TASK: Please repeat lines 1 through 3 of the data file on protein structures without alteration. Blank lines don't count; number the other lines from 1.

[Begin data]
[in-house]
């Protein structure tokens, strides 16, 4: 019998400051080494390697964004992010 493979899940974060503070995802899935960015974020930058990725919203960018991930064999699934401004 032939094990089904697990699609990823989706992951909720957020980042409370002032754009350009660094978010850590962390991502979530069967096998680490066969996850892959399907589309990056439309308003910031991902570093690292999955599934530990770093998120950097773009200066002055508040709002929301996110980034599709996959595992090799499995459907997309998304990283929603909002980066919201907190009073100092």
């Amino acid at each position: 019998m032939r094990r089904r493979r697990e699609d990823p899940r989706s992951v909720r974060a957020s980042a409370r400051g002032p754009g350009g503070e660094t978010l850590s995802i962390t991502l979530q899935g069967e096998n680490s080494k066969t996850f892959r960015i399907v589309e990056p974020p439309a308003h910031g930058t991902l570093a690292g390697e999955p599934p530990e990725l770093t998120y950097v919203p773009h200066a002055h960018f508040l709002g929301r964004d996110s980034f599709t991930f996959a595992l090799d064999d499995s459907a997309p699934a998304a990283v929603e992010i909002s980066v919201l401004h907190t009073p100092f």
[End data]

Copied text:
[in-house]
């Protein structure tokens, strides 16, 4: 019998400051080494390697964004992010 493979899940974060503070995802899935960015974020930058990725919203960018991930064999699934401004 032939094990089904697990699609990823989706992951909720957020980042409370002032754009350009660094978010850590962390991502979530069967096998680490066969996850892959399907589309990056439309308003910031991902570093690292999955599934530990770093998120950097773009200066002055508040709002929301996110980034599709996959595992090799499995459907997309998304990283929603909002980066919201907190009073100092």
């Amino acid at each position: 019998m032939r094990r089904r493979r697990e699609d990823p899940r989706s992951v909720r974060a957020s980042a409370r400051g002032p754009g350009g503070e660094t978010l850590s995802i962390t991502l979530q899935g069967e096998n680490s080494k066969t996850f892959r960015i399907v589309e990056p974020p439309a308003h910031g930058t991902l570093a690292g390697e999955p599934p530990e990725l770093t998120y950097v919203p773009h200066a002055h960018f508040l709002g929301r964004d996110s980034f599709t991930f996959a595992l090799d064999d499995s459907a997309p699934a998304a990283v929603e992010i909002s980066v919201l401004h907190t009073p100092f």